The report's authors examined common needs across institutional and community corrections and found that the top-tier needs identified by both working groups included improved risk assessment, emergency preparedness, and training to help staff better manage individuals with mental health issues.
The authors also listed the lower-tier needs from one working group that were described as top-tier needs by the other group:
- Alternative ways to deliver training (virtually or by video, without practitioners having to leave their day-to-day roles).
- Speech-to-speech and text-to-speech translation tools.
- Social media monitoring.
- Alternatives to incarceration, including managing certain inmate groups (e.g., the elderly) in nonsecure settings.
- Handheld technologies to detect electronic devices and weapons at a distance.
- Information-sharing technologies.
After examining the common needs across institutional and community corrections, the report's authors proposed several priorities for innovation in corrections (see
Figure 2). They also proposed the following five-step agenda for corrections in the United States:
- Develop and improve technology. Corrections needs new technology to meet its specialized needs.
- Adapt technology to corrections. Although some existing technologies can meet corrections needs, tools must address the complexities, sensitivities, and legal concerns of community and institutional settings.
- Perform research and analysis. Some needs identified by both working groups require new knowledge to guide practice.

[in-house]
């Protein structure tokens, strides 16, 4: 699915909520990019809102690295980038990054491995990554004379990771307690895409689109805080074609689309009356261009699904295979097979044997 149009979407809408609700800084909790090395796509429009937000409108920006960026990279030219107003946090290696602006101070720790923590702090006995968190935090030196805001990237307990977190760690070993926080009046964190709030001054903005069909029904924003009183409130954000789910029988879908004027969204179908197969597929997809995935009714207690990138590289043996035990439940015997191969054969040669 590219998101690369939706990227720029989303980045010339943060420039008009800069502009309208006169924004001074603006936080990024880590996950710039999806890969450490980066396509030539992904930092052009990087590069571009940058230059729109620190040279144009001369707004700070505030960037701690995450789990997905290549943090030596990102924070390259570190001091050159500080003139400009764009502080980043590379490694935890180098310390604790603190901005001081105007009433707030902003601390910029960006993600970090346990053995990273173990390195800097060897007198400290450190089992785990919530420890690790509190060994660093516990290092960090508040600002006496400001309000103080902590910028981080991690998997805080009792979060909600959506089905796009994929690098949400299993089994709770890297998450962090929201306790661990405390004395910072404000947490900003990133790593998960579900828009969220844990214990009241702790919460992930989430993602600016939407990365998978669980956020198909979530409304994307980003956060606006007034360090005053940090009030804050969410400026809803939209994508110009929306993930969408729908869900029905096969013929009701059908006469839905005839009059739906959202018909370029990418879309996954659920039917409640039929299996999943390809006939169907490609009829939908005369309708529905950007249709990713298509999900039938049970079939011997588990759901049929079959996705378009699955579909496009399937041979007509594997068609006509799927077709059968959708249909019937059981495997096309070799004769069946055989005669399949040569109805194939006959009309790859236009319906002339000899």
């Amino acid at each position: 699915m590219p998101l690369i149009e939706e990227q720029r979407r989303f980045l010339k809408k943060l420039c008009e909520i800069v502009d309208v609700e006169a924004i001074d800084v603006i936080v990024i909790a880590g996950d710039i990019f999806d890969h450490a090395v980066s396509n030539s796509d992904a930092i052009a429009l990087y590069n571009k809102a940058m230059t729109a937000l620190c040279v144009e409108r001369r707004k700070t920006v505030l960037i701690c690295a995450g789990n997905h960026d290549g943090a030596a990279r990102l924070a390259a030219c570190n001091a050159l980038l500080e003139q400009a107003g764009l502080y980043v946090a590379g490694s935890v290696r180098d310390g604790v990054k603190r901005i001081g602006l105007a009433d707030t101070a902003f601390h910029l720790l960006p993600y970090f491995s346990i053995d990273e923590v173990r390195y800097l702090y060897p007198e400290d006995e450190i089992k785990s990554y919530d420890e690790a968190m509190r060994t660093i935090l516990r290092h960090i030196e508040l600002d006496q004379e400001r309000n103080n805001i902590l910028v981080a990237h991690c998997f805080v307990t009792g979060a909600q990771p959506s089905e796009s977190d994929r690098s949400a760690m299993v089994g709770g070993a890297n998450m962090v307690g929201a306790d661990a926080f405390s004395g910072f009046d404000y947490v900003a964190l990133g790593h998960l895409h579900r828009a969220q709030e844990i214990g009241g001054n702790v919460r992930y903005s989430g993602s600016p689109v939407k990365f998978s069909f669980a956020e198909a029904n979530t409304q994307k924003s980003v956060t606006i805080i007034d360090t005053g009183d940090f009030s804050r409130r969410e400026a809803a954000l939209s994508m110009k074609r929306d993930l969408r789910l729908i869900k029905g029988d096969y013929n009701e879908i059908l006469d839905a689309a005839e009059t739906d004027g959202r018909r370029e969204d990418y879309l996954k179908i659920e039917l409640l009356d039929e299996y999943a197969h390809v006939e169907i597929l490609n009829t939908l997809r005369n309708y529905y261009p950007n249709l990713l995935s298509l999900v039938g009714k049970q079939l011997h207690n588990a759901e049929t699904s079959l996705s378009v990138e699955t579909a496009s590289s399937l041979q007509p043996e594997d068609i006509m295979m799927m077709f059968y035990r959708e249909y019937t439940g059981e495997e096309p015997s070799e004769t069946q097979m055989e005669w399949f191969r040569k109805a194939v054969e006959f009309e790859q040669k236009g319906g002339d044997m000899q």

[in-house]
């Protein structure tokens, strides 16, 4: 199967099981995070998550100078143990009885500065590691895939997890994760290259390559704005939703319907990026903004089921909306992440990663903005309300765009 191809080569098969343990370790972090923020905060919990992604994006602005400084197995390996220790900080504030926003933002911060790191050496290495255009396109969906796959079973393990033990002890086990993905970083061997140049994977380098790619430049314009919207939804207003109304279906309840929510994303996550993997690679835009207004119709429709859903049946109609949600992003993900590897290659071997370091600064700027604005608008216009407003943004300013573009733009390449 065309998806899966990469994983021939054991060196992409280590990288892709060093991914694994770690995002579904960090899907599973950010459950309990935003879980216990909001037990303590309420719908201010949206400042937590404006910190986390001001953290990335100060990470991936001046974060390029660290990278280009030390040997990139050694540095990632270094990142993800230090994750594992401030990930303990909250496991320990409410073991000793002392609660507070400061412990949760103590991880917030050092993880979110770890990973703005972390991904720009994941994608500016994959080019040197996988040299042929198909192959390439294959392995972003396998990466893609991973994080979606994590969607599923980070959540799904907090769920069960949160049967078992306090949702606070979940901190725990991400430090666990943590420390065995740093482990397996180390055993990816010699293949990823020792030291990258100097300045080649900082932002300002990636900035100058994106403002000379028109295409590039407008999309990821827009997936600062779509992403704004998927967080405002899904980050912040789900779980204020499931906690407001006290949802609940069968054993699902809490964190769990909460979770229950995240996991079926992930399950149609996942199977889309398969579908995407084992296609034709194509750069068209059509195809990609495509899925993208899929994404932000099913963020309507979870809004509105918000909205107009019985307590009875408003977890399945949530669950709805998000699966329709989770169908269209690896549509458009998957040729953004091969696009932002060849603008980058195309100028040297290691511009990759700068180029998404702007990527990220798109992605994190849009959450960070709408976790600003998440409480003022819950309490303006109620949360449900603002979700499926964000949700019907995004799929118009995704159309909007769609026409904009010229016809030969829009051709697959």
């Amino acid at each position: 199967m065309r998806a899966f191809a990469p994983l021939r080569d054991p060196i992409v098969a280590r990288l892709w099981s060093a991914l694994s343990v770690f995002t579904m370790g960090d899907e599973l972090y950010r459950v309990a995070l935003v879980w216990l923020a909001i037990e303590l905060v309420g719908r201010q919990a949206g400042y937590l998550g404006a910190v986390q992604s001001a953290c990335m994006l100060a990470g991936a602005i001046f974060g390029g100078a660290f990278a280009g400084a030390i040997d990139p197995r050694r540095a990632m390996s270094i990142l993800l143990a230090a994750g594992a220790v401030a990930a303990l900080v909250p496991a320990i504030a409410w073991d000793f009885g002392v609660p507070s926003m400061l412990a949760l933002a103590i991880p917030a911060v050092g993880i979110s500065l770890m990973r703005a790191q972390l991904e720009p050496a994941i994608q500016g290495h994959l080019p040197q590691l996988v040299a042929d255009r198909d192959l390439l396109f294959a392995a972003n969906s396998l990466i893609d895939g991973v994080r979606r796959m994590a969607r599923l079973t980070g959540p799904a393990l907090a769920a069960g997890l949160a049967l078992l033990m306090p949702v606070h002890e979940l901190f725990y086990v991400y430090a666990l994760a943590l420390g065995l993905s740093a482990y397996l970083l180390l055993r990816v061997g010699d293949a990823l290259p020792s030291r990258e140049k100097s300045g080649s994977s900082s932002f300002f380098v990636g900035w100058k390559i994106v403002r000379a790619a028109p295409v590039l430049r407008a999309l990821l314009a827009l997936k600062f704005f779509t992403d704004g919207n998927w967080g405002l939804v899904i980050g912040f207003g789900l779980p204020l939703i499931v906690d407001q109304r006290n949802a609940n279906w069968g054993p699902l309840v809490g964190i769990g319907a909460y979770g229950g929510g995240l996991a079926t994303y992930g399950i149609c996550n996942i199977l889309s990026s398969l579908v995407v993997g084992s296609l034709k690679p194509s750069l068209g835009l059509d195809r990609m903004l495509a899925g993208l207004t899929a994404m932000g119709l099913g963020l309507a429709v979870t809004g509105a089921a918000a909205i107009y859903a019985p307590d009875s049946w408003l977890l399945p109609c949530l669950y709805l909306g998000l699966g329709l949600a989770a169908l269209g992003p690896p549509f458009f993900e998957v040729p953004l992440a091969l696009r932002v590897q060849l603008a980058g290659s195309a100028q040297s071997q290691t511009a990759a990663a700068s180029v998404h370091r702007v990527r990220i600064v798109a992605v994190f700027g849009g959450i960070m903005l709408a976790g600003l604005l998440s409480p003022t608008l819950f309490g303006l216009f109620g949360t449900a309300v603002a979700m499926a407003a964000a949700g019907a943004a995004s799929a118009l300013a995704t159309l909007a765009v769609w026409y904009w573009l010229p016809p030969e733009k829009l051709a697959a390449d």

- Validate tools. There is a clear call to demonstrate that existing tools actually do what they say they do.
- Change organizations' policies and practices. Policymakers and decision-makers can build incentives into grants and other mechanisms to shape behavior, but outside forces can only facilitate — not execute — new innovations.
Corrections Innovations Needs Tool
To give readers interactive access to the data behind the panel's prioritization, RAND launched the corrections innovations needs tool online.[Just a placeholder]
The tool presents the needs identified in the report and allows users to reprioritize them based on their own experiences and assessment of a need's contribution to accomplishing the eight policy goals. The tool also allows users to:
• View the relationship among and the priority of specific problems, issues, or technology areas.
• Generate data that can identify which of the innovation options are most valuable to them, based on their policy preferences.
• Get information that can be a launch point to investigate new tools, practices, and technologies.
Access the tool.
Technology innovation is not always about the development of new technology. It can also involve improving existing technology, adapting technology from other sectors, or even simply adopting existing technology more broadly or using it more effectively. This innovation agenda represents a starting point for developing a research agenda to transform corrections. Rooted in present problems and current opportunities, the agenda represents a snapshot in time, one that should be revisited both as technology and society change and as it becomes possible to elaborate on and expand the agenda.
For More Information
Learn more about the Priority Criminal Justice Needs Initiative.
Read the full report,
Fostering Innovation in Community and Institutional Corrections: Identifying High-Priority Technology and Other Needs for the U.S. Corrections Sector (pdf, 161 pages).
About the Author
Jack Harne is a physical scientist in NIJ's Office of Science and Technology.
NIJ Journal No. 278, posted January 2017